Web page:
Last year, when the University of Maryland announced its move to the Big Ten, many comments online were negative. Grantland called it “big, dumb, [and] greedy,” and more than half of ESPN readers opposed the move. To combat the bad feeling in the air, the Baltimore Sun revealed this week, UM hired a consulting firm to help “correct any ‘inaccuracies’ appearing on websites” as the Big 10 move was announced.
Interesting PR case study on Maryland astroturfing news of their move to the Big 10. http://t.co/Fn0lTy5NF4
— Jeff Donald (@jeffdonald) November 7, 2013
In honor of Maryland athletic dept. Big 10 propaganda campaign, I’m making up a name when I order my Starbuck’s coffee. I’m Brian today.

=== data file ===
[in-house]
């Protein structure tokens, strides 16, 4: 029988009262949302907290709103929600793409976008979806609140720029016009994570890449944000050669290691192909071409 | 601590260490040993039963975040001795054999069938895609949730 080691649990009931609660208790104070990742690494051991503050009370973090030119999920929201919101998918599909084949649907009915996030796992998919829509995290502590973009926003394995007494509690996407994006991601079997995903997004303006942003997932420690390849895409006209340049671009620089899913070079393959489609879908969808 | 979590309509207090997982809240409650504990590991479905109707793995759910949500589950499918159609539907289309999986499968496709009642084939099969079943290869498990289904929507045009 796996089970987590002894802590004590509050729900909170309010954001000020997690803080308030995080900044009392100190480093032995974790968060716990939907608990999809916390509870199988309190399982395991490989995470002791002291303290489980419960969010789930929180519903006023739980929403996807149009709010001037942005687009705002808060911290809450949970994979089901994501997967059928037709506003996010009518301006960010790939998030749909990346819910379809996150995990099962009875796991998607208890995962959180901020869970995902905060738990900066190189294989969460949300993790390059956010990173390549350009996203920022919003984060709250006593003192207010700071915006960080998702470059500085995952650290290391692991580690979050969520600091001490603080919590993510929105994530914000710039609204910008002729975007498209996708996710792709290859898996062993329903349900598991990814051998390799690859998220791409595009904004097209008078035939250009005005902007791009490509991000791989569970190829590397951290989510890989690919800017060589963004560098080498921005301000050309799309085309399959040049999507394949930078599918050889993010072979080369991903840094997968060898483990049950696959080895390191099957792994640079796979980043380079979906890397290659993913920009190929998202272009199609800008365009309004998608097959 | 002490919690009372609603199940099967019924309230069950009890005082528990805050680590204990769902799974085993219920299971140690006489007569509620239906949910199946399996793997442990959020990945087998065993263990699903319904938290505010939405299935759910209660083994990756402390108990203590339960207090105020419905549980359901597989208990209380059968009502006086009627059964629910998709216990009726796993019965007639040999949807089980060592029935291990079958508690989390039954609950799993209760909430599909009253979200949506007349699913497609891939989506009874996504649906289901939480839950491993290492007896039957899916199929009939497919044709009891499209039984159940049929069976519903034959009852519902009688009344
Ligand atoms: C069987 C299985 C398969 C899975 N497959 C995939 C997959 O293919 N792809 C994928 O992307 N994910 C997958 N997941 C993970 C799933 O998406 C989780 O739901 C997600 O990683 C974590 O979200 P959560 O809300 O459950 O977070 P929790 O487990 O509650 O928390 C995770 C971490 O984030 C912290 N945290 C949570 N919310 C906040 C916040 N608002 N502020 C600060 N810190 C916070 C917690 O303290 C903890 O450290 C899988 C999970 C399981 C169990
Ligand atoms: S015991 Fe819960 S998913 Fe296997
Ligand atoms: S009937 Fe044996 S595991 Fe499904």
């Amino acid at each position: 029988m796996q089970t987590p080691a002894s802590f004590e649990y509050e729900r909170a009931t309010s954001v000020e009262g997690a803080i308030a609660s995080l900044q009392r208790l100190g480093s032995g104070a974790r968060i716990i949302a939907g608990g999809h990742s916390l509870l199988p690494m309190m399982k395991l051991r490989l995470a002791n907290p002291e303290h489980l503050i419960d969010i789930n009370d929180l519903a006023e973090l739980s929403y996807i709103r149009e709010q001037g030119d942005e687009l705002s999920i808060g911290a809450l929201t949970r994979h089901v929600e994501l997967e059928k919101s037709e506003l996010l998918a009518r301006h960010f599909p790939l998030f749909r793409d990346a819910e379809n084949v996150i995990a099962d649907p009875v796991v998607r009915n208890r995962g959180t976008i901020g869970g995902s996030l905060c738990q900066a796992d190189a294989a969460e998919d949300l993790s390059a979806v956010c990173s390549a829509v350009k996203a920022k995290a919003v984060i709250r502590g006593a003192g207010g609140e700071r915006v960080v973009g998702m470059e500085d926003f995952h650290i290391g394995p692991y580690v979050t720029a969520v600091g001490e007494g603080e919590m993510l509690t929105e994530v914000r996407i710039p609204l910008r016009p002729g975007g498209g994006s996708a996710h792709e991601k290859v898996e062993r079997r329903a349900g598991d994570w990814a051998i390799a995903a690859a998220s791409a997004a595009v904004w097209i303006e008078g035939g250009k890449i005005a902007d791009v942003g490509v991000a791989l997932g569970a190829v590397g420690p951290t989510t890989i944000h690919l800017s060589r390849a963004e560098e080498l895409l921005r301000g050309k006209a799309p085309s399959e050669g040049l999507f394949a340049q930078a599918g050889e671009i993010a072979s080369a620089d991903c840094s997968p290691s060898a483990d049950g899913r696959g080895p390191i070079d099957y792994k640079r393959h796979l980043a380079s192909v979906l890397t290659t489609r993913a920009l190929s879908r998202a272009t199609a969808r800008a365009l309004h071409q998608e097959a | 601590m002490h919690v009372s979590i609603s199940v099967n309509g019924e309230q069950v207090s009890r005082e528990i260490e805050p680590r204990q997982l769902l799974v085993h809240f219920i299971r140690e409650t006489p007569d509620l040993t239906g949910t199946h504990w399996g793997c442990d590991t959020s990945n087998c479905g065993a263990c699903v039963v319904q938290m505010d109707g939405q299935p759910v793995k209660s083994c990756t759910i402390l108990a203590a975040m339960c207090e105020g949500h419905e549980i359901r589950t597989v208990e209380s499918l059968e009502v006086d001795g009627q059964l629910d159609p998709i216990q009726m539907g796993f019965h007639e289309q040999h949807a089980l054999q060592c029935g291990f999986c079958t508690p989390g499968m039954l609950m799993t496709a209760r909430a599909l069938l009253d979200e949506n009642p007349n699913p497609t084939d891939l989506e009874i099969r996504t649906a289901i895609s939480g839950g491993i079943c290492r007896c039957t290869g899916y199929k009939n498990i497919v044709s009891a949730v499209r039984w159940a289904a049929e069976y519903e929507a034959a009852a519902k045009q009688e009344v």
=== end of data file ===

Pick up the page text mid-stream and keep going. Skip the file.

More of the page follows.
— Mike Wise (@MikeWiseguy) November 8, 2013
People on Twitter seem to be upset about this revelation, calling it “astroturfing,” “propaganda,” and other nasty names. But in this day and age, when so much news breaks online–or takes on a virtual life of its own–can you really blame the Terps for wanting to get a foothold in the debate?
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